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The grand slam

The third annual Save Second Base wiffle ball tournament in Bustleton drew the most participation yet to raise funds for breast cancer awareness and research.

A team effort: The third annual Save Second Base tournament was held on Saturday at Hayes Playground. Christine Tarducci (third from the left) started the tournament with her son, Nick, to raise money for breast cancer research. LOGAN KRUM / TIMES PHOTO

Holly Colwell thought she was just going out to enjoy a day of wiffle ball with friends and family at Hayes Playground. But when she arrived at the third annual Save Second Base tournament on Saturday and saw banners reading ‘Homeruns for Holly,’ she realized the day was about so much more than that.

“I had no idea this would partly be for me,” she said with a laugh.

Now 33, Colwell was diagnosed with stage four metastatic breast cancer in November. Just as she was beginning to heal, cancer spread to her liver, for which she is currently undergoing treatment.

To help out Holly, Nick and Christine Tarducci decided to dedicate the third wiffle ball tournament in her honor. They donated $25 to Holly for her treatments for every home run hit in the tournament.


When the mother-son pair hosted the first tournament in 2017, they had assumed it would be just a one-time event to help those with breast cancer. Players on 27 different teams participated this year, almost doubling the number of teams when the tournament first started.

“It really is touching to see everyone come together for a great cause and having a great time,” said Nick, a senior at Temple University. “The day revolves around three key aspects: awareness for breast cancer, community not just for the people involved but also the business sponsors, and fun.”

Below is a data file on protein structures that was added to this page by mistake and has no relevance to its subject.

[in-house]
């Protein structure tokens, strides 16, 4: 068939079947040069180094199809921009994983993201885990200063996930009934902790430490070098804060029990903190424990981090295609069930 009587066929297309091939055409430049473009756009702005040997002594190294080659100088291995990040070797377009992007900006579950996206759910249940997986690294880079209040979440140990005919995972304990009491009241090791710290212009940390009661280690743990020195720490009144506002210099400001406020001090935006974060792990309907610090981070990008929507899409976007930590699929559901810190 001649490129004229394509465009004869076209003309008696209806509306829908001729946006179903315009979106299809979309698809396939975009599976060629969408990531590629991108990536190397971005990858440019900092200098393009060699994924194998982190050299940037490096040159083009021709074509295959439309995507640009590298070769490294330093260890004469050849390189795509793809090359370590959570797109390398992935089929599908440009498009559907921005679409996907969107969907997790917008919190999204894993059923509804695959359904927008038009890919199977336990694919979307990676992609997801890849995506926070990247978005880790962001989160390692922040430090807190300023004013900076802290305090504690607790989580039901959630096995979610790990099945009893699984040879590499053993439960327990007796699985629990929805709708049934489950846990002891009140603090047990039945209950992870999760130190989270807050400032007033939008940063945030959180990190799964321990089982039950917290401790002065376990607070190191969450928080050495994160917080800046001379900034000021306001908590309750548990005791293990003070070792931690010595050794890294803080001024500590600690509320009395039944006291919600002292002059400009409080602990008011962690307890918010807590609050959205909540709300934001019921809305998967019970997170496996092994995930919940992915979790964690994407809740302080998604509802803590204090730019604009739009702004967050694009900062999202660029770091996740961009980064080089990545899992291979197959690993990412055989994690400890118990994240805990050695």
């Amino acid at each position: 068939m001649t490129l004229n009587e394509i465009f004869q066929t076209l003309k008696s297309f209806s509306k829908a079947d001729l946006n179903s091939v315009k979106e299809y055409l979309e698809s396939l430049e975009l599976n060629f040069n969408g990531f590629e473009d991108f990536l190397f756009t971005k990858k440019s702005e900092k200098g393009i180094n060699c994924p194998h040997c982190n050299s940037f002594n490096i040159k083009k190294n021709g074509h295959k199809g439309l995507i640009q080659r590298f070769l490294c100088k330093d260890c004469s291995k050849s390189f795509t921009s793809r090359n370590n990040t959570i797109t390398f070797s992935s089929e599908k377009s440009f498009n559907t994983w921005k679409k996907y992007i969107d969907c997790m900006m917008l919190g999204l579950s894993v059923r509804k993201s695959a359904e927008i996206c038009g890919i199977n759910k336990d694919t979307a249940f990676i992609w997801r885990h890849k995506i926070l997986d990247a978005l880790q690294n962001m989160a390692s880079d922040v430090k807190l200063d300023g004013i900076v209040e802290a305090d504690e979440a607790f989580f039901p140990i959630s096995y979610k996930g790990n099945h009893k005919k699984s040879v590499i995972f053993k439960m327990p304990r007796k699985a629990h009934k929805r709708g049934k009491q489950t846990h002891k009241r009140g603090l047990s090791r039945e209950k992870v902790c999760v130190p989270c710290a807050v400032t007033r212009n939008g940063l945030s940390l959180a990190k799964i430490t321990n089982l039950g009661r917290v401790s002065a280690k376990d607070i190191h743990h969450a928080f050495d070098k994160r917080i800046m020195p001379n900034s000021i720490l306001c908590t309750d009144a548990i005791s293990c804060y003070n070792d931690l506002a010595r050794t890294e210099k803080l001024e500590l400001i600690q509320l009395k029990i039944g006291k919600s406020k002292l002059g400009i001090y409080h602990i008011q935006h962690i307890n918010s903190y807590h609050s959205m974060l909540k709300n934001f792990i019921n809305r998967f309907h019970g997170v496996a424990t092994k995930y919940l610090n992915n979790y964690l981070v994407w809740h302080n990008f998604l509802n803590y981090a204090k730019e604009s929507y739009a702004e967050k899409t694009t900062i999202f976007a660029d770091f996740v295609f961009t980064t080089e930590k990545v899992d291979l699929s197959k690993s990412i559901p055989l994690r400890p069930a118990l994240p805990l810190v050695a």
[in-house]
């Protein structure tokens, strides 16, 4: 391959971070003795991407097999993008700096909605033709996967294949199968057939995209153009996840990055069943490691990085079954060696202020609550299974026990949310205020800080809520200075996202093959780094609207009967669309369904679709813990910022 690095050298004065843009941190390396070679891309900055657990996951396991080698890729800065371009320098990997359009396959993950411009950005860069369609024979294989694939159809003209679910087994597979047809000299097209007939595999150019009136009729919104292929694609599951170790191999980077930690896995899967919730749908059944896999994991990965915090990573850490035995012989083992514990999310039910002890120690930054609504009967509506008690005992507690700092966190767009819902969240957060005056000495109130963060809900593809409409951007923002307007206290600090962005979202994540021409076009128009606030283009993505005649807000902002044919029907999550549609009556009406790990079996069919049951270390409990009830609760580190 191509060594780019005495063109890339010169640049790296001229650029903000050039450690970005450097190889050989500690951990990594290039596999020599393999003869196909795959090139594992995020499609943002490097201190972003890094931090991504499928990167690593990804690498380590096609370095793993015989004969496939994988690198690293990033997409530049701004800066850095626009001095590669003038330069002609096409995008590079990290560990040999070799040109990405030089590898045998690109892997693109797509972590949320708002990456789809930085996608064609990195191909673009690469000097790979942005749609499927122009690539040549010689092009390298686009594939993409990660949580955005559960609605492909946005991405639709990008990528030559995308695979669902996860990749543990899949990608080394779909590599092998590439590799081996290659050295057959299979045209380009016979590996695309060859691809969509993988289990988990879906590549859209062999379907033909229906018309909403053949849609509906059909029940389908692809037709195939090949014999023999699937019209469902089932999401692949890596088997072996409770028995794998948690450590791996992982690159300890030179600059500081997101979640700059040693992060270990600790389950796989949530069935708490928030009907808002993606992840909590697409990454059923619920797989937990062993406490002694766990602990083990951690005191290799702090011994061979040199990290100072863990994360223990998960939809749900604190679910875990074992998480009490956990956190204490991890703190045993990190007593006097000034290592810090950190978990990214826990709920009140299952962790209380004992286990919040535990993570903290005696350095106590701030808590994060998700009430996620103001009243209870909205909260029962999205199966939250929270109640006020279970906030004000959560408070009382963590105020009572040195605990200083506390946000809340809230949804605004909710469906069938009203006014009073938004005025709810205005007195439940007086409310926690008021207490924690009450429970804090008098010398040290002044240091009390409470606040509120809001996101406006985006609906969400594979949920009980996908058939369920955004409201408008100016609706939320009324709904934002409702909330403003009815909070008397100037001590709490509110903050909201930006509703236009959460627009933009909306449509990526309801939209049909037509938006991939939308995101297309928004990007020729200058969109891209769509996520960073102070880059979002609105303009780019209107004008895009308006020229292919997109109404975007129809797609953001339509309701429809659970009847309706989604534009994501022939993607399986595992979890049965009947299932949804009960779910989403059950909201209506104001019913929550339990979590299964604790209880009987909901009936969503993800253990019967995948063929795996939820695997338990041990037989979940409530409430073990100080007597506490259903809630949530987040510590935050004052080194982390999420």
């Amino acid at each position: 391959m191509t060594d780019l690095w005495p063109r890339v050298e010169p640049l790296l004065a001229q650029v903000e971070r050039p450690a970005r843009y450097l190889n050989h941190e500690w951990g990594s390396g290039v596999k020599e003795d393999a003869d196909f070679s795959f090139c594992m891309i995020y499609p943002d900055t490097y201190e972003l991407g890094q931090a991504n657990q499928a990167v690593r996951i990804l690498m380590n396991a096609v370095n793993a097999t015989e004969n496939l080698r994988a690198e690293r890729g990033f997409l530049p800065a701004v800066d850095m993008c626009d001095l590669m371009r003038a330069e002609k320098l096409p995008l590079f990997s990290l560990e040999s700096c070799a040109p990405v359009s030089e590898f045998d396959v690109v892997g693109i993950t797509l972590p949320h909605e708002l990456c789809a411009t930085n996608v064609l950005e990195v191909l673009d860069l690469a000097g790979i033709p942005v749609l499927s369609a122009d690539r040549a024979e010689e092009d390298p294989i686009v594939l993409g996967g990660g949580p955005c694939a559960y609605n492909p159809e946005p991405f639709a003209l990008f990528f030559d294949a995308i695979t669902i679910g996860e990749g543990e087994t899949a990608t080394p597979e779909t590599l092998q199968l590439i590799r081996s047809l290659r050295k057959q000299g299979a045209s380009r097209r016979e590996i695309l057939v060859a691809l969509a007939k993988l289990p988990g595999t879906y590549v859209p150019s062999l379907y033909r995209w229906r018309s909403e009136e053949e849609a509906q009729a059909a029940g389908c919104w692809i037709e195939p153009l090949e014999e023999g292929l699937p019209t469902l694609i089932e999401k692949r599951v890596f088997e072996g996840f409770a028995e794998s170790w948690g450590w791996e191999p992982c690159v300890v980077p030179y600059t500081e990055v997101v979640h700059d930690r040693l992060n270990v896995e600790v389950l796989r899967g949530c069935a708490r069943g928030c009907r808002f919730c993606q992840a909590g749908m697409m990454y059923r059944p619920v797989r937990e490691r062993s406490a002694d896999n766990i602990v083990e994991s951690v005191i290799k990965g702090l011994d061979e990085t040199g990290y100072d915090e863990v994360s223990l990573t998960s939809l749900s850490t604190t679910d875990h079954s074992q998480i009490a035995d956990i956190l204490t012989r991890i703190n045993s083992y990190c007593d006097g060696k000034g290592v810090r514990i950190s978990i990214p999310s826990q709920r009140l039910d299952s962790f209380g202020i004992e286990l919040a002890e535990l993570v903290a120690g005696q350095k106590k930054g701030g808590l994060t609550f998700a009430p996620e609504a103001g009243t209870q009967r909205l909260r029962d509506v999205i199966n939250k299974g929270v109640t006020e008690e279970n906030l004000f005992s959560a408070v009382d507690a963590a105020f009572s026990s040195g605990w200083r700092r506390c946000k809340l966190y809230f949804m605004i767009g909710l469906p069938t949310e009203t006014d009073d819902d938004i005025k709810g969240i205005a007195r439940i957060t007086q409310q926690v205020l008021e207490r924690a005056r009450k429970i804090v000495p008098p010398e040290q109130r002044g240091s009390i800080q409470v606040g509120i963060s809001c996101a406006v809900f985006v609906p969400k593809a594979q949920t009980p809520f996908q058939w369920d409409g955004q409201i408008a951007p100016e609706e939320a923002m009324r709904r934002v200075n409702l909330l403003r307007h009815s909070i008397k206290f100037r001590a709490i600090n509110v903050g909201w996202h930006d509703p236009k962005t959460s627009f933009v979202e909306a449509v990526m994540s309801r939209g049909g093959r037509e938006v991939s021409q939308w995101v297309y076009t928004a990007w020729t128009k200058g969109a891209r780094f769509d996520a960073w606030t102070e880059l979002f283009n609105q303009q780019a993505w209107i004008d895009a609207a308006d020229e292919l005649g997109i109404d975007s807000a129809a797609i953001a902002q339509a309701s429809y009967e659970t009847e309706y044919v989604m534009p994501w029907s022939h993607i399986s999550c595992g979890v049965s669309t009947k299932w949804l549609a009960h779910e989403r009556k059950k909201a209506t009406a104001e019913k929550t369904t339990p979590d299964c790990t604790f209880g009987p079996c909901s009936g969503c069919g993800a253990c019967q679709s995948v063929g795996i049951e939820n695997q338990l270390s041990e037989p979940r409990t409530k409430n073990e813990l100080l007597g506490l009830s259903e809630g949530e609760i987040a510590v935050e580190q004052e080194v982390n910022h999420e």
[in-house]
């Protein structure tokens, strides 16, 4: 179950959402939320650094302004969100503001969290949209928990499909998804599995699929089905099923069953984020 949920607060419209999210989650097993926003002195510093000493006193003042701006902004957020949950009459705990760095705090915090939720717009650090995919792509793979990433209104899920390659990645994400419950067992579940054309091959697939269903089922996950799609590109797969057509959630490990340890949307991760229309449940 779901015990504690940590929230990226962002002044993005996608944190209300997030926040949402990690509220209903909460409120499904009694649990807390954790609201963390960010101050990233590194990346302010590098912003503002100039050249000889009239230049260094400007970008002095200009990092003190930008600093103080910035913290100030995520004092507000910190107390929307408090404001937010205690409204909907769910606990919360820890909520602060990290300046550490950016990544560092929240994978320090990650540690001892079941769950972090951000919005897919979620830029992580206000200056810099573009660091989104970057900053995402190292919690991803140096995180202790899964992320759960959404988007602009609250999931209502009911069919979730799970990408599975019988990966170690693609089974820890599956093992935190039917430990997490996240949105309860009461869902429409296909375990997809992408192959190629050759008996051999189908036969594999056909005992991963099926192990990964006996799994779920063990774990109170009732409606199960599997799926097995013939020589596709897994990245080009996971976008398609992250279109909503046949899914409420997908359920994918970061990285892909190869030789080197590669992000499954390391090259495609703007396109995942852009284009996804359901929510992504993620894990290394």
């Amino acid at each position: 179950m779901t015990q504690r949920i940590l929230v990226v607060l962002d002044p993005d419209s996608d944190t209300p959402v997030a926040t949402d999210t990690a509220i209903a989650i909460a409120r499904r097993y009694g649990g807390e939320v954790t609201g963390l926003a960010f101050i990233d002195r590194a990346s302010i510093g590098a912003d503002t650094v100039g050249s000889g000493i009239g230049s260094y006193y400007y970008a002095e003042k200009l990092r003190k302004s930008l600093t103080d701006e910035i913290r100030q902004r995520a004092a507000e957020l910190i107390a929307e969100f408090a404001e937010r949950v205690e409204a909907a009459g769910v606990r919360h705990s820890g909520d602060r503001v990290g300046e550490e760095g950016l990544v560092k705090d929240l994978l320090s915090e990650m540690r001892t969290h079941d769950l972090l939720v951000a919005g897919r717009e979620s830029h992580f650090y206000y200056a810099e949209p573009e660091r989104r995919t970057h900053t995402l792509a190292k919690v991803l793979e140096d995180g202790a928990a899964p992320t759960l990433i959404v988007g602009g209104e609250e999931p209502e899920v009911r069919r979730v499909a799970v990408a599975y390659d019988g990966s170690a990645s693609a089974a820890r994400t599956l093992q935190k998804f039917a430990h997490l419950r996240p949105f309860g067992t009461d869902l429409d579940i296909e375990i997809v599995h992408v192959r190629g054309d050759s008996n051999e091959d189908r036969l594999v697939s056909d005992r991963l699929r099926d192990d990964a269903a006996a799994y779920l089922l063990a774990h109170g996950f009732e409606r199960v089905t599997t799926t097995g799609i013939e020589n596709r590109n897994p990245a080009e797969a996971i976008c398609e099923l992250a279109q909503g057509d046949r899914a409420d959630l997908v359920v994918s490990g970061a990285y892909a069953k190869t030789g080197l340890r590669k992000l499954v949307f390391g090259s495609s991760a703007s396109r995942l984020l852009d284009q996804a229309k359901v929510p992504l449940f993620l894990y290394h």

It’s a very personal day to the Tarduccis. Nick was in fifth grade when Christine was diagnosed with breast cancer, and earlier this year she celebrated 10 years of being cancer-free. She’s been active in cancer support groups ever since, including the Bucks County Breast Friends, a group that was involved in the tournament. Funds will go toward the group’s three-day 60-mile walk it hosts every year with Susan G. Komen to raise awareness and research funds for breast cancer.

“This event is important to my family, but it’s even more important to young people to make them aware so as they get older they know what to look for,” Christine said. “Cancer doesn’t discriminate.”


The growing participation was just one of the highlights of the day.

“It’s been so successful I think we’re going to do it every year now,” Nick said.

The day started out with divisional games that determined which 16 teams advanced to the playoffs. Board Men Get Paid, captained by Corey Sharp, won the playoffs, taking home the $500 prize.

In the end, Colwell said due to her health insurance covering much of her procedure costs, she would donate it to another organization for people more in need than her.

“I don’t think we have enough of events like this,” she said. “It never ran in my family so I had no idea. It’s a completely different community and there are people out there who will support you 1,000 percent, not just for one day but the entire journey.” ••

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